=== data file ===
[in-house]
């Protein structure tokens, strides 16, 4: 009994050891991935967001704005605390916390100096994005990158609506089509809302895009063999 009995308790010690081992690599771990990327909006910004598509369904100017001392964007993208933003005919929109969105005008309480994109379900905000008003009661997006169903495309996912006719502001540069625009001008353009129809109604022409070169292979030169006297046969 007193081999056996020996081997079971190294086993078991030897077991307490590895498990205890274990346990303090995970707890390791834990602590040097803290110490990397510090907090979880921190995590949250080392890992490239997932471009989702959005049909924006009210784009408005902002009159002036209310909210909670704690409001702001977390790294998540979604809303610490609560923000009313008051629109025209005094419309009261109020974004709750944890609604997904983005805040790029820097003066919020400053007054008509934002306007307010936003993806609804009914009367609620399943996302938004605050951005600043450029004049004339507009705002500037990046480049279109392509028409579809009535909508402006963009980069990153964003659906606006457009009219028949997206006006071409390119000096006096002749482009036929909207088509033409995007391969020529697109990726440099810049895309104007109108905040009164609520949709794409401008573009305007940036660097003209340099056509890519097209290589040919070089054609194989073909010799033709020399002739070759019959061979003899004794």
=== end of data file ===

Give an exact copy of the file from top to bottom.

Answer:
[in-house]
């Protein structure tokens, strides 16, 4: 009994050891991935967001704005605390916390100096994005990158609506089509809302895009063999 009995308790010690081992690599771990990327909006910004598509369904100017001392964007993208933003005919929109969105005008309480994109379900905000008003009661997006169903495309996912006719502001540069625009001008353009129809109604022409070169292979030169006297046969 007193081999056996020996081997079971190294086993078991030897077991307490590895498990205890274990346990303090995970707890390791834990602590040097803290110490990397510090907090979880921190995590949250080392890992490239997932471009989702959005049909924006009210784009408005902002009159002036209310909210909670704690409001702001977390790294998540979604809303610490609560923000009313008051629109025209005094419309009261109020974004709750944890609604997904983005805040790029820097003066919020400053007054008509934002306007307010936003993806609804009914009367609620399943996302938004605050951005600043450029004049004339507009705002500037990046480049279109392509028409579809009535909508402006963009980069990153964003659906606006457009009219028949997206006006071409390119000096006096002749482009036929909207088509033409995007391969020529697109990726440099810049895309104007109108905040009164609520949709794409401008573009305007940036660097003209340099056509890519097209290589040919070089054609194989073909010799033709020399002739070759019959061979003899004794």